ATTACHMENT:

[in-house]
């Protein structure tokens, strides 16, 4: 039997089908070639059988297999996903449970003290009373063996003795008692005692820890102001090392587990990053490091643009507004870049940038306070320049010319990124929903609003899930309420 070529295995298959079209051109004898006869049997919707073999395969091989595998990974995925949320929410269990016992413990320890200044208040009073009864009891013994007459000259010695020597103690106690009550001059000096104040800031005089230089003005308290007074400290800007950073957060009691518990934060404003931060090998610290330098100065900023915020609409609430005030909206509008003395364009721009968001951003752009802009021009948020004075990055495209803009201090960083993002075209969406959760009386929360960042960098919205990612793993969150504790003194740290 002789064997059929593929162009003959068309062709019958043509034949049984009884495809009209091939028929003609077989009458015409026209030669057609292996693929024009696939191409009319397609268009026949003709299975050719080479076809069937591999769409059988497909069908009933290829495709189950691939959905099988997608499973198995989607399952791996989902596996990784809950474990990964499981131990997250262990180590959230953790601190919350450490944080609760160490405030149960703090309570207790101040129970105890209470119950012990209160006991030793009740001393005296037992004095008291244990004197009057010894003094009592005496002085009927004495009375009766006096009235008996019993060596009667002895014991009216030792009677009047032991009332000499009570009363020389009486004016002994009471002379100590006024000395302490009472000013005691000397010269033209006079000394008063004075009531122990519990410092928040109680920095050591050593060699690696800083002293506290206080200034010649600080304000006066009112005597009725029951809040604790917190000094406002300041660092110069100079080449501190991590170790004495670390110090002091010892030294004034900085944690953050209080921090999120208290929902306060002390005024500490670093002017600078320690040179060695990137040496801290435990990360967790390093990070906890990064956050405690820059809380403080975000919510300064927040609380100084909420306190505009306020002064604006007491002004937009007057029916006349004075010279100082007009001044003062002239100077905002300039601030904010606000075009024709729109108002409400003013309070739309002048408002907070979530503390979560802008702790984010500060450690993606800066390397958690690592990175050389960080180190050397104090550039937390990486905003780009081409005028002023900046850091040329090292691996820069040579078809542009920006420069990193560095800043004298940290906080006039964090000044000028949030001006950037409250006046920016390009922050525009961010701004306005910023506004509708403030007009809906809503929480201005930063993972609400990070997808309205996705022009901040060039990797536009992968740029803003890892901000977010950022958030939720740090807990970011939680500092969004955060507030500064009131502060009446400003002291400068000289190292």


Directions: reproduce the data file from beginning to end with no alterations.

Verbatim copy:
[in-house]
């Protein structure tokens, strides 16, 4: 039997089908070639059988297999996903449970003290009373063996003795008692005692820890102001090392587990990053490091643009507004870049940038306070320049010319990124929903609003899930309420 070529295995298959079209051109004898006869049997919707073999395969091989595998990974995925949320929410269990016992413990320890200044208040009073009864009891013994007459000259010695020597103690106690009550001059000096104040800031005089230089003005308290007074400290800007950073957060009691518990934060404003931060090998610290330098100065900023915020609409609430005030909206509008003395364009721009968001951003752009802009021009948020004075990055495209803009201090960083993002075209969406959760009386929360960042960098919205990612793993969150504790003194740290 002789064997059929593929162009003959068309062709019958043509034949049984009884495809009209091939028929003609077989009458015409026209030669057609292996693929024009696939191409009319397609268009026949003709299975050719080479076809069937591999769409059988497909069908009933290829495709189950691939959905099988997608499973198995989607399952791996989902596996990784809950474990990964499981131990997250262990180590959230953790601190919350450490944080609760160490405030149960703090309570207790101040129970105890209470119950012990209160006991030793009740001393005296037992004095008291244990004197009057010894003094009592005496002085009927004495009375009766006096009235008996019993060596009667002895014991009216030792009677009047032991009332000499009570009363020389009486004016002994009471002379100590006024000395302490009472000013005691000397010269033209006079000394008063004075009531122990519990410092928040109680920095050591050593060699690696800083002293506290206080200034010649600080304000006066009112005597009725029951809040604790917190000094406002300041660092110069100079080449501190991590170790004495670390110090002091010892030294004034900085944690953050209080921090999120208290929902306060002390005024500490670093002017600078320690040179060695990137040496801290435990990360967790390093990070906890990064956050405690820059809380403080975000919510300064927040609380100084909420306190505009306020002064604006007491002004937009007057029916006349004075010279100082007009001044003062002239100077905002300039601030904010606000075009024709729109108002409400003013309070739309002048408002907070979530503390979560802008702790984010500060450690993606800066390397958690690592990175050389960080180190050397104090550039937390990486905003780009081409005028002023900046850091040329090292691996820069040579078809542009920006420069990193560095800043004298940290906080006039964090000044000028949030001006950037409250006046920016390009922050525009961010701004306005910023506004509708403030007009809906809503929480201005930063993972609400990070997808309205996705022009901040060039990797536009992968740029803003890892901000977010950022958030939720740090807990970011939680500092969004955060507030500064009131502060009446400003002291400068000289190292």